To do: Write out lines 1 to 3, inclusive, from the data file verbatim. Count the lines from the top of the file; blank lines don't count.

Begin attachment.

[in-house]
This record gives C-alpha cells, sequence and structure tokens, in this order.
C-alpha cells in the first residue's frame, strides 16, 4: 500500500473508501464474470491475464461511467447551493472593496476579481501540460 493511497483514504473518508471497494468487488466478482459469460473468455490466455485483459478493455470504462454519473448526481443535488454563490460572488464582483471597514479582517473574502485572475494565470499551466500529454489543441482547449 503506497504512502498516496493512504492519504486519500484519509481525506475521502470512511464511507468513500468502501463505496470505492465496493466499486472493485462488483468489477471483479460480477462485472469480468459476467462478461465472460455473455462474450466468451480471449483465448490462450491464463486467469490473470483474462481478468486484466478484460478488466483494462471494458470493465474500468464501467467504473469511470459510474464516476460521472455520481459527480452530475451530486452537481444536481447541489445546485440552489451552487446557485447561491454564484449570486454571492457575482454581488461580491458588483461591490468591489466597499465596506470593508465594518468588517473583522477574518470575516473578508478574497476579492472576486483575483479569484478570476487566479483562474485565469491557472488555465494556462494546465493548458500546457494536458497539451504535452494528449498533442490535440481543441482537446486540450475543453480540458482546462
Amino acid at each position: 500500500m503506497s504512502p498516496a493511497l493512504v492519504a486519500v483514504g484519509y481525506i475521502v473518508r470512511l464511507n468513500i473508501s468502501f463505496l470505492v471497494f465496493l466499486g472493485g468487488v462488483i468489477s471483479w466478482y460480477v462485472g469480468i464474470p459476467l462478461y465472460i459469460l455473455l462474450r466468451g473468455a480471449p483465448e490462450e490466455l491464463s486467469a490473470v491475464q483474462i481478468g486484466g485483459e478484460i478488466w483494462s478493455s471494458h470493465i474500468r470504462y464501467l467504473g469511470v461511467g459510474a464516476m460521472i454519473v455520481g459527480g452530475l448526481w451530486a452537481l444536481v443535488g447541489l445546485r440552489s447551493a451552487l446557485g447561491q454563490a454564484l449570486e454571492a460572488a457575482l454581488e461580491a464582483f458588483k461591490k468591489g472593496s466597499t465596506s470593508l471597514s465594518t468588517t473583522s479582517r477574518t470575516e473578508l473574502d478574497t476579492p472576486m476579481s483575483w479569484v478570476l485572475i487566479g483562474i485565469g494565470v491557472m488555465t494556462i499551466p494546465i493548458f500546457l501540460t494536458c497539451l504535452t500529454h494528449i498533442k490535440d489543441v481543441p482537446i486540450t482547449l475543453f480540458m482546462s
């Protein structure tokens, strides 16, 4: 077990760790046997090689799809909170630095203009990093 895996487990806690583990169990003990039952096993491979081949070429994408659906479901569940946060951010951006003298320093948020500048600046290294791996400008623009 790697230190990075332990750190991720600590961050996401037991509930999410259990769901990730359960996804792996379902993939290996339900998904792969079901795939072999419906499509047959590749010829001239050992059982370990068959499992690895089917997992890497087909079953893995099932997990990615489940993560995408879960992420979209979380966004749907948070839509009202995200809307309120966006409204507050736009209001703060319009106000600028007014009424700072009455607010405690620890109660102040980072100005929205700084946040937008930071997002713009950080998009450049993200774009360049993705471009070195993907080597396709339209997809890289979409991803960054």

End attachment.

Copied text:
[in-house]
This record gives C-alpha cells, sequence and structure tokens, in this order.
C-alpha cells in the first residue's frame, strides 16, 4: 500500500473508501464474470491475464461511467447551493472593496476579481501540460 493511497483514504473518508471497494468487488466478482459469460473468455490466455485483459478493455470504462454519473448526481443535488454563490460572488464582483471597514479582517473574502485572475494565470499551466500529454489543441482547449 503506497504512502498516496493512504492519504486519500484519509481525506475521502470512511464511507468513500468502501463505496470505492465496493466499486472493485462488483468489477471483479460480477462485472469480468459476467462478461465472460455473455462474450466468451480471449483465448490462450491464463486467469490473470483474462481478468486484466478484460478488466483494462471494458470493465474500468464501467467504473469511470459510474464516476460521472455520481459527480452530475451530486452537481444536481447541489445546485440552489451552487446557485447561491454564484449570486454571492457575482454581488461580491458588483461591490468591489466597499465596506470593508465594518468588517473583522477574518470575516473578508478574497476579492472576486483575483479569484478570476487566479483562474485565469491557472488555465494556462494546465493548458500546457494536458497539451504535452494528449498533442490535440481543441482537446486540450475543453480540458482546462